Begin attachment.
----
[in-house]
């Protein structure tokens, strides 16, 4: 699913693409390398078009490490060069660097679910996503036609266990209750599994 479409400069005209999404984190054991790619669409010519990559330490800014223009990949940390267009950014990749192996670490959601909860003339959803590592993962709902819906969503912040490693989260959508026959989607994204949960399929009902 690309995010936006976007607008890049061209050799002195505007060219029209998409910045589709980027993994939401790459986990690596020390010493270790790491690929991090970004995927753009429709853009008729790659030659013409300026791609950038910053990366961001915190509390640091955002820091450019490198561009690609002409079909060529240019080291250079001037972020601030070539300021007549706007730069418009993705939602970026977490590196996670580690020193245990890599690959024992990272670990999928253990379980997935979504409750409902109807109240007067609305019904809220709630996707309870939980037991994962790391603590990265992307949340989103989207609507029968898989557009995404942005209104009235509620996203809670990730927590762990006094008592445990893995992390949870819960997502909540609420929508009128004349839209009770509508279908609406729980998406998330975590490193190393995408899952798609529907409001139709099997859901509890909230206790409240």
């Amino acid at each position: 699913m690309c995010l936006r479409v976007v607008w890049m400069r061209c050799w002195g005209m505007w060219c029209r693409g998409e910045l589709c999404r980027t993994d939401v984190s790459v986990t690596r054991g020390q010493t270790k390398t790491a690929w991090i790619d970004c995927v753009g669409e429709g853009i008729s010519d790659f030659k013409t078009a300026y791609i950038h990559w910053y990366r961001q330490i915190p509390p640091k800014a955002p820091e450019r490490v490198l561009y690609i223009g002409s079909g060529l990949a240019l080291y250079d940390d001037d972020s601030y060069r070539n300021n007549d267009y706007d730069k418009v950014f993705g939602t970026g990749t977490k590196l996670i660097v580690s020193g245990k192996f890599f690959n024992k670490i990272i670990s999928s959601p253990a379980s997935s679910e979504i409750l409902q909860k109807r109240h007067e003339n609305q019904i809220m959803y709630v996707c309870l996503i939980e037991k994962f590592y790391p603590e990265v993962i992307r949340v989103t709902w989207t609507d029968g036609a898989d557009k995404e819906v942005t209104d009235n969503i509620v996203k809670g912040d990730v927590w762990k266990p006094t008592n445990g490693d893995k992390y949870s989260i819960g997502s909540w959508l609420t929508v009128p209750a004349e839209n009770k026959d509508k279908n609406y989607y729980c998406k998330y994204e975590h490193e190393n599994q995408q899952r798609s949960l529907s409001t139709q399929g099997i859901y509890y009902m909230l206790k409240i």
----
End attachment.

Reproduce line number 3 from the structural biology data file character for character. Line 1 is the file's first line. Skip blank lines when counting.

């Amino acid at each position: 699913m690309c995010l936006r479409v976007v607008w890049m400069r061209c050799w002195g005209m505007w060219c029209r693409g998409e910045l589709c999404r980027t993994d939401v984190s790459v986990t690596r054991g020390q010493t270790k390398t790491a690929w991090i790619d970004c995927v753009g669409e429709g853009i008729s010519d790659f030659k013409t078009a300026y791609i950038h990559w910053y990366r961001q330490i915190p509390p640091k800014a955002p820091e450019r490490v490198l561009y690609i223009g002409s079909g060529l990949a240019l080291y250079d940390d001037d972020s601030y060069r070539n300021n007549d267009y706007d730069k418009v950014f993705g939602t970026g990749t977490k590196l996670i660097v580690s020193g245990k192996f890599f690959n024992k670490i990272i670990s999928s959601p253990a379980s997935s679910e979504i409750l409902q909860k109807r109240h007067e003339n609305q019904i809220m959803y709630v996707c309870l996503i939980e037991k994962f590592y790391p603590e990265v993962i992307r949340v989103t709902w989207t609507d029968g036609a898989d557009k995404e819906v942005t209104d009235n969503i509620v996203k809670g912040d990730v927590w762990k266990p006094t008592n445990g490693d893995k992390y949870s989260i819960g997502s909540w959508l609420t929508v009128p209750a004349e839209n009770k026959d509508k279908n609406y989607y729980c998406k998330y994204e975590h490193e190393n599994q995408q899952r798609s949960l529907s409001t139709q399929g099997i859901y509890y009902m909230l206790k409240i």